St David's Church, Llangeview facts for kids
Quick facts for kidsSt David's Church, Llangeview
St David's Church, Llangeview, from the southeast
|OS grid reference||NZ 274 513|
|Denomination||Church in Wales|
|Website||Friends of Friendless Churches|
|Heritage designation||Grade I|
|Designated||18 November 1980|
|Materials||Stone, stone tile roofs|
St David's Church, Llangeview, is a redundant church sited in a round churchyard adjacent to the junction of the A449 and A472 roads 1 mile (1.6 km) to the east of the town of Usk in Monmouthshire, Wales. It has been designated by Cadw as a Grade I listed building, and is under the care of the Friends of Friendless Churches. It is Grade I listed because of its "exceptional interior" including a 15th-century rood-loft and "rare pre-Victorian box pews and fittings". The church stands in a churchyard that is almost circular, and is surrounded by a bank and the traces of a ditch.
The first record of a church on the site is in 1254. However the present church dates mainly from the 15th century and it was probably originally dedicated to Saint Cyfyw. The Monmouthshire author and artist, Fred Hando, records this dedication in his Journeys in Gwent, published in 1951. It was declared redundant in 1999. The charity the Friends of Friendless Churches holds a 999-year lease with effect from 19 November 1999. Since then repairs have been carried out to the exterior.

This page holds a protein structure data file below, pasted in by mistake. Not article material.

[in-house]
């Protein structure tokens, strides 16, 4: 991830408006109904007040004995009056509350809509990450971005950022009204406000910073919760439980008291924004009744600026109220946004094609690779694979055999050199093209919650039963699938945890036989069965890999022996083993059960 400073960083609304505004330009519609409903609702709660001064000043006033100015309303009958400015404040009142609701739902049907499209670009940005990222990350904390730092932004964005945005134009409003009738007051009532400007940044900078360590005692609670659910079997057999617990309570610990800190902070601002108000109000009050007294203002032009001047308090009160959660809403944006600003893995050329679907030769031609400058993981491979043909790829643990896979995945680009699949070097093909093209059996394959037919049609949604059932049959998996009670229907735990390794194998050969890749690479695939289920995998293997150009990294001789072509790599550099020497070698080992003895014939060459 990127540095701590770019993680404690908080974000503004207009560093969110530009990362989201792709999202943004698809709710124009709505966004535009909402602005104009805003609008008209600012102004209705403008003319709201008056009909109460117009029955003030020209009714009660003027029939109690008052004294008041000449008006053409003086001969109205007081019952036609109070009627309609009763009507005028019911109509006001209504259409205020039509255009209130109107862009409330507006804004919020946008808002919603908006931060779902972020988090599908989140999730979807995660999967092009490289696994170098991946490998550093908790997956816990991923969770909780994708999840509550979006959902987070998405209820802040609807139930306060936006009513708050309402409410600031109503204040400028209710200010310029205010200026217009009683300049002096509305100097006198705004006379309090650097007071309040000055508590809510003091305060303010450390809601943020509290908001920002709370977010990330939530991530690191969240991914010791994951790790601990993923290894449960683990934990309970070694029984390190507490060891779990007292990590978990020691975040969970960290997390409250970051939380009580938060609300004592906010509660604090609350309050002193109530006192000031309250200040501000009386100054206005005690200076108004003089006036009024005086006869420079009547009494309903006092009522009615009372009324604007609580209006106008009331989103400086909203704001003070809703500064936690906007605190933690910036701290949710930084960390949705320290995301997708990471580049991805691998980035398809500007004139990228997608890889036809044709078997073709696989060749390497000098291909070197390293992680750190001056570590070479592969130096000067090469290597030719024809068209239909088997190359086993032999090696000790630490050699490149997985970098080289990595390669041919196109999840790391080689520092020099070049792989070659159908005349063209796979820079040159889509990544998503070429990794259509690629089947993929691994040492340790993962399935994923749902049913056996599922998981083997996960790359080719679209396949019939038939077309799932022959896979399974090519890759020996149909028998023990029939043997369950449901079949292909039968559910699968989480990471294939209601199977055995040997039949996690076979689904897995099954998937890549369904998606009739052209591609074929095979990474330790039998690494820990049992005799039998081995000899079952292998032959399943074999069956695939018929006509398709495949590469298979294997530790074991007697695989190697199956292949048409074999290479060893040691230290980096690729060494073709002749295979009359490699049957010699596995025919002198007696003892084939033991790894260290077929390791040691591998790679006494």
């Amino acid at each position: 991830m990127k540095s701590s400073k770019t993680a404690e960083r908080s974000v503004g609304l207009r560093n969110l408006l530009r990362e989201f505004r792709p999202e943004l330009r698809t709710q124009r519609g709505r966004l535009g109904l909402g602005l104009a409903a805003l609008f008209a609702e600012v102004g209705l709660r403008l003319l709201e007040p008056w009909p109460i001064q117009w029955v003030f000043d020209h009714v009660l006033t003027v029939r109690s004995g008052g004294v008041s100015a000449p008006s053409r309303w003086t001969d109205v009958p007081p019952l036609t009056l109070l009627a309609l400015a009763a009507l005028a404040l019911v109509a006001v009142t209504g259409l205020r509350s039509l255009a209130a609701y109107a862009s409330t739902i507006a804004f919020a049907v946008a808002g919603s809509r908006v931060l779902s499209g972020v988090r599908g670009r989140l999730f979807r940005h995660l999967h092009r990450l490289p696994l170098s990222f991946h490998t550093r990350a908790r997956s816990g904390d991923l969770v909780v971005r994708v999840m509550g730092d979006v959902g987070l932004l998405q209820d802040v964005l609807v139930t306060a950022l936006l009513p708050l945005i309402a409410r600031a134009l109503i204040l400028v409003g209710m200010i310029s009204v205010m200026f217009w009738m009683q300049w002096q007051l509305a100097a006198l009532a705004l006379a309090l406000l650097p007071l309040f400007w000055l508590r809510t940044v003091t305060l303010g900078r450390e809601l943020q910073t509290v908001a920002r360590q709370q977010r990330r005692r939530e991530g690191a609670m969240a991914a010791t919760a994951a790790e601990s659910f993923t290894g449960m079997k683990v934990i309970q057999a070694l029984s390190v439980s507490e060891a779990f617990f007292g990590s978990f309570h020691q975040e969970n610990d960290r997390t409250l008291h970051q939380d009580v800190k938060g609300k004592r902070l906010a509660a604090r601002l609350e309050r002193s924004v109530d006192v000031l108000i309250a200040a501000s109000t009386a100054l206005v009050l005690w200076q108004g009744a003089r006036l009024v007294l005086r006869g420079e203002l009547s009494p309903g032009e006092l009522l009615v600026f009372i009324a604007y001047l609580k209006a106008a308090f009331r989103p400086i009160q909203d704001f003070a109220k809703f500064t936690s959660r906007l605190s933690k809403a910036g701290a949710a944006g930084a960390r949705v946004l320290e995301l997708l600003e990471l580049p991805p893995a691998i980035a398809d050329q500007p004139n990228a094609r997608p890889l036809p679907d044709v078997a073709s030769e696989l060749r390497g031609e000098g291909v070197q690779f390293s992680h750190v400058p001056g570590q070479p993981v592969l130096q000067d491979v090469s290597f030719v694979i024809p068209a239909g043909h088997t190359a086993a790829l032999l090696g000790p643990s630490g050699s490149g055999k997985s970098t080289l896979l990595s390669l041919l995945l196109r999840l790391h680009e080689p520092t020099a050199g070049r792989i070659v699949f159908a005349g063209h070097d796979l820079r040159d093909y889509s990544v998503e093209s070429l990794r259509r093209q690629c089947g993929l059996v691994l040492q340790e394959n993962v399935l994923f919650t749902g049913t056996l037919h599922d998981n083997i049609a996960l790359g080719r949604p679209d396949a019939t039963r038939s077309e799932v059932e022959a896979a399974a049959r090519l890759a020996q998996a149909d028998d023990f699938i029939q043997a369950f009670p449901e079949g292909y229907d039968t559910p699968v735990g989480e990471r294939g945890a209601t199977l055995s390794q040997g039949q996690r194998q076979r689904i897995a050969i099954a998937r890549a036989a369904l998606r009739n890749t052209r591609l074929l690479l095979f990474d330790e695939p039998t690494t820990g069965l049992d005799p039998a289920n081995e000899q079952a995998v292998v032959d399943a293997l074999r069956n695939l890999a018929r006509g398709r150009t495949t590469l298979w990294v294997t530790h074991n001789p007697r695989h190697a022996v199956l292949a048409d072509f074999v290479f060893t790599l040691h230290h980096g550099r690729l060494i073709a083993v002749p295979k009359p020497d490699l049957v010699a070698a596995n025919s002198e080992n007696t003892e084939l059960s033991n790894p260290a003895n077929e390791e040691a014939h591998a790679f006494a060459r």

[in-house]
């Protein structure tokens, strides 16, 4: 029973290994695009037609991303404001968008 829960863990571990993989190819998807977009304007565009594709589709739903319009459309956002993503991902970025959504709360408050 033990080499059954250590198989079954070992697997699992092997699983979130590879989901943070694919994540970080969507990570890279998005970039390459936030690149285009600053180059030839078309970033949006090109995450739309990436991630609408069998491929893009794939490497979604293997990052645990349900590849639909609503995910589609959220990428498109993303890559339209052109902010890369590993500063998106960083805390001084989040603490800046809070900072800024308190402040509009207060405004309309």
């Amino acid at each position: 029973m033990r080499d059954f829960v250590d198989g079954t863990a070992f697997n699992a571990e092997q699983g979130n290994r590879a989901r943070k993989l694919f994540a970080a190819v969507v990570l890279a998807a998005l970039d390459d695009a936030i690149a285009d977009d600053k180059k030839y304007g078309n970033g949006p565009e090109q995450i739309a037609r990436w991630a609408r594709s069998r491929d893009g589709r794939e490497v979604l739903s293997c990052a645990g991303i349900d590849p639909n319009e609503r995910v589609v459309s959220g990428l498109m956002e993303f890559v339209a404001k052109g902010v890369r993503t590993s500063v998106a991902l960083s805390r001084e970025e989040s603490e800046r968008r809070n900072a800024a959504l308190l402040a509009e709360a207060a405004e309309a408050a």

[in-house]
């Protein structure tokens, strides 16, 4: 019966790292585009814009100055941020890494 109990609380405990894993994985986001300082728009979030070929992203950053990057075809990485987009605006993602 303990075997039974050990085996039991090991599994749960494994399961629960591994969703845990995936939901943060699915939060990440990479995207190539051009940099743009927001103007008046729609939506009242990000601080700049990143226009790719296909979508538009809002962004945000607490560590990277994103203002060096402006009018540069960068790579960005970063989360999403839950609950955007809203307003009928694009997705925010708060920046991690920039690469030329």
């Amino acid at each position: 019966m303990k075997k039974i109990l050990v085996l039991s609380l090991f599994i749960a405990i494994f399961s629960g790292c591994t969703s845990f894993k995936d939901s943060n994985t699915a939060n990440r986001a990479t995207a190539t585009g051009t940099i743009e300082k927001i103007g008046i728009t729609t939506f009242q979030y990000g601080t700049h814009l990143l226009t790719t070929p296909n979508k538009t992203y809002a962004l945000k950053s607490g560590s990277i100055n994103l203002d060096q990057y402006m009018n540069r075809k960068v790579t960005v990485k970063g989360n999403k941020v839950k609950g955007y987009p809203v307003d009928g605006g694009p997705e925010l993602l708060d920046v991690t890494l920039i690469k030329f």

St David's is constructed in stone rubble and has stone tile roofs. Its plan consists of a nave and chancel, with a west porch. On the east gable is a cross finial, and on the west gable is a bellcote. The bellcote has two triangular openings; the bells were dated 1598 and 1688, but only one of these was still present by 1999. On the south side of the church are three windows in Perpendicular style; there are no windows on the north side. The east window has three lights. At the east end of the nave on each side is a buttress, and there is a Tudor arched door on the south wall of the chancel.
The church has a "remarkable unrestored interior with 18th-century fittings". Its floor slopes downwards from the west. The walls are plastered and whitewashed; the pointed chancel arch is also plastered. The frame and the front of the loft of the original 15th-century rood screen are still present. The architectural historian John Newman records this as an "important medieval survival". There is a set of pre-Victorian box pews. These include a large squire's pew, above which is a monument to William Jones who died in 1829. The pulpit is five-sided, and the communion rail is supported by turned balusters. There are stone benches along the east wall and a small, damaged piscina in the south wall. The font is square on a square base. On the floor of the nave and the chancel, and on the north wall, are memorial slabs.
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